A surprisingly low percentage of modern employees consider their bosses to be digitally savvy, which is not good for digital transformation. A quality digital leader will be able to demonstrate the costs, risks, and benefits of digital transformation in business and suggest various opportunities and routes for the organisation to go down, educating staff along the way.
Consider this. An open-plan office can be the start of a big change in a single business. The cubicle style offices of the past are outdated and taking down those walls is a liberating act that allows employees to really start working together. As they work together, they can build a community and solve each other’s problems, educating one another along the way. The increased transparency and creativity, as well as freedom of communication, leads to increased productivity and progress. Next, employee welfare and happiness are observed to be linked to results and employers begin to abandon the office altogether, setting up training for digital skills that will allow many employees to work remotely. Suddenly, as the company culture evolves, so does the embracing of innovation and progressive thinking, as well as the creative output and company reputation. The workforce is engaged and learning digital transformation skills, often without realising it. The learning mindset has begun.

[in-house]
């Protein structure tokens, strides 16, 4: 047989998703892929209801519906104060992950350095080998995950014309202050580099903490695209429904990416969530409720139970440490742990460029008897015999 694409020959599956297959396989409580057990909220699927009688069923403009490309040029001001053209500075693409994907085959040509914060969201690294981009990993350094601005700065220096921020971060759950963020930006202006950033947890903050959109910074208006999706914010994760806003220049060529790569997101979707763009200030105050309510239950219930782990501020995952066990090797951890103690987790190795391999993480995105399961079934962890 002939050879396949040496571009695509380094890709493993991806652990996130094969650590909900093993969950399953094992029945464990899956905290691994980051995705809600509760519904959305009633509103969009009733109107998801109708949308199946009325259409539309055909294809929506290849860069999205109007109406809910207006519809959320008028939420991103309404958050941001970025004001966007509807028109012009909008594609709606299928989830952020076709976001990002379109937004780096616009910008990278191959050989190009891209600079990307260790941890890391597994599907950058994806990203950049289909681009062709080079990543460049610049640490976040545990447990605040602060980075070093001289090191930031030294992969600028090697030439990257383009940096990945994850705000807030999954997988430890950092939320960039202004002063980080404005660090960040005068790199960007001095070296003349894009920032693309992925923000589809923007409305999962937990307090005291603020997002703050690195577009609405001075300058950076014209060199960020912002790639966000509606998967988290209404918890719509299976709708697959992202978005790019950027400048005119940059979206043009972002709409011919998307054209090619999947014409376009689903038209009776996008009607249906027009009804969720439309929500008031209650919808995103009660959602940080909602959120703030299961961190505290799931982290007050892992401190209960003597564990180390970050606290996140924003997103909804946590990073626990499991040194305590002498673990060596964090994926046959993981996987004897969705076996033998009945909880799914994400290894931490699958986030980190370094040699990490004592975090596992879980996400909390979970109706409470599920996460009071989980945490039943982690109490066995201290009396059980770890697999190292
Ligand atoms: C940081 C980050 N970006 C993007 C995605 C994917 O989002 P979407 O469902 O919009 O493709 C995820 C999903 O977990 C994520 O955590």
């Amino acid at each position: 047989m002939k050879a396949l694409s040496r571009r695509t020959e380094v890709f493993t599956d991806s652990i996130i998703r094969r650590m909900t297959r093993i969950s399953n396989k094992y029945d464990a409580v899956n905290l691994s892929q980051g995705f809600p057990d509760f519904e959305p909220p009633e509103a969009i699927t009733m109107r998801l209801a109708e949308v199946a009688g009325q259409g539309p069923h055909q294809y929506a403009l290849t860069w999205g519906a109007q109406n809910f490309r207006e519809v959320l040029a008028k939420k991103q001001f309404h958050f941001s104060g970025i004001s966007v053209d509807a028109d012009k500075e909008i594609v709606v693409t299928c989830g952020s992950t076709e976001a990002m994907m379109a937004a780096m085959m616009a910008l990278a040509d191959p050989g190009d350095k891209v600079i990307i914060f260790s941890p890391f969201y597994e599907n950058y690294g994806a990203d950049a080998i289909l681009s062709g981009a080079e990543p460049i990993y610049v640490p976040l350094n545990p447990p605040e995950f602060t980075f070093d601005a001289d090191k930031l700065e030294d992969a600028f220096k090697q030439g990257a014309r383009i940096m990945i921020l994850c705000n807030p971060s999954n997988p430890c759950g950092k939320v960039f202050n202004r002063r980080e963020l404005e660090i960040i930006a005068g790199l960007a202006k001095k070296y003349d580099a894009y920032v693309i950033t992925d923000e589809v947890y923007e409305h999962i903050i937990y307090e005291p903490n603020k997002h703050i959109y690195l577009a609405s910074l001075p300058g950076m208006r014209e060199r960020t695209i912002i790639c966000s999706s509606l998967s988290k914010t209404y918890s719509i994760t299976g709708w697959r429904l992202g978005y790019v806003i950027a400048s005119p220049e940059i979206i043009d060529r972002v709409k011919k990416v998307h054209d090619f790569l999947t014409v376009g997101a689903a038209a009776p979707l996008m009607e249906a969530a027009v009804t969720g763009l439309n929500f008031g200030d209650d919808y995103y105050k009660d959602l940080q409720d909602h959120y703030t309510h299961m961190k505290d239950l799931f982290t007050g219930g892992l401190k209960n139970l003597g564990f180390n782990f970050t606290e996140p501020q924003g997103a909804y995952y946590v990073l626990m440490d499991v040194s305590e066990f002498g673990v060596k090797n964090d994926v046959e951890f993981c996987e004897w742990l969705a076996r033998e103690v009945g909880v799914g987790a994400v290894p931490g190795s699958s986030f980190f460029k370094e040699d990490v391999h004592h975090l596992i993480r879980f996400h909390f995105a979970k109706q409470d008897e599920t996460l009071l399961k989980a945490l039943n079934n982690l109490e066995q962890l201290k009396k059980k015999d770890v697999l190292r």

There is both an immediate and future need for digital transformational skills, but what those skills entail precisely can only really be defined by the businesses that need them. The obstacle that appears immediately is that the needs of the future are somewhat of a mystery. In order to try and reduce the gap between a particular skill becoming necessary and the time taken to train for proficiency, Human Resources need to be on the lookout for skill shortages and begin a dialogue or mechanism for reporting that to the education world as early as possible.